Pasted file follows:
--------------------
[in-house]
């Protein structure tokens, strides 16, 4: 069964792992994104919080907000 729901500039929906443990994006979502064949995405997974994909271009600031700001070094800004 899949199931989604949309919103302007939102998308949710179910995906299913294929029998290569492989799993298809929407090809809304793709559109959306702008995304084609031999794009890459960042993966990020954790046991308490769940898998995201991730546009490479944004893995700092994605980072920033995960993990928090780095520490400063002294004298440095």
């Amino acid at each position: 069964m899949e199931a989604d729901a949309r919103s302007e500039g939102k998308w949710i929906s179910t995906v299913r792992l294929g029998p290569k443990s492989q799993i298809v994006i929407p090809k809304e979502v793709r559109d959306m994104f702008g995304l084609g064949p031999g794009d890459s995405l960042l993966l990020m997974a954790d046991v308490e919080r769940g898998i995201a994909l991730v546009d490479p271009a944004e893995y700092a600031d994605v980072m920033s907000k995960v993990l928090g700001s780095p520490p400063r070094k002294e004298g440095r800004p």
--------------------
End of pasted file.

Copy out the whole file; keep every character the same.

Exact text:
[in-house]
């Protein structure tokens, strides 16, 4: 069964792992994104919080907000 729901500039929906443990994006979502064949995405997974994909271009600031700001070094800004 899949199931989604949309919103302007939102998308949710179910995906299913294929029998290569492989799993298809929407090809809304793709559109959306702008995304084609031999794009890459960042993966990020954790046991308490769940898998995201991730546009490479944004893995700092994605980072920033995960993990928090780095520490400063002294004298440095």
């Amino acid at each position: 069964m899949e199931a989604d729901a949309r919103s302007e500039g939102k998308w949710i929906s179910t995906v299913r792992l294929g029998p290569k443990s492989q799993i298809v994006i929407p090809k809304e979502v793709r559109d959306m994104f702008g995304l084609g064949p031999g794009d890459s995405l960042l993966l990020m997974a954790d046991v308490e919080r769940g898998i995201a994909l991730v546009d490479p271009a944004e893995y700092a600031d994605v980072m920033s907000k995960v993990l928090g700001s780095p520490p400063r070094k002294e004298g440095r800004p």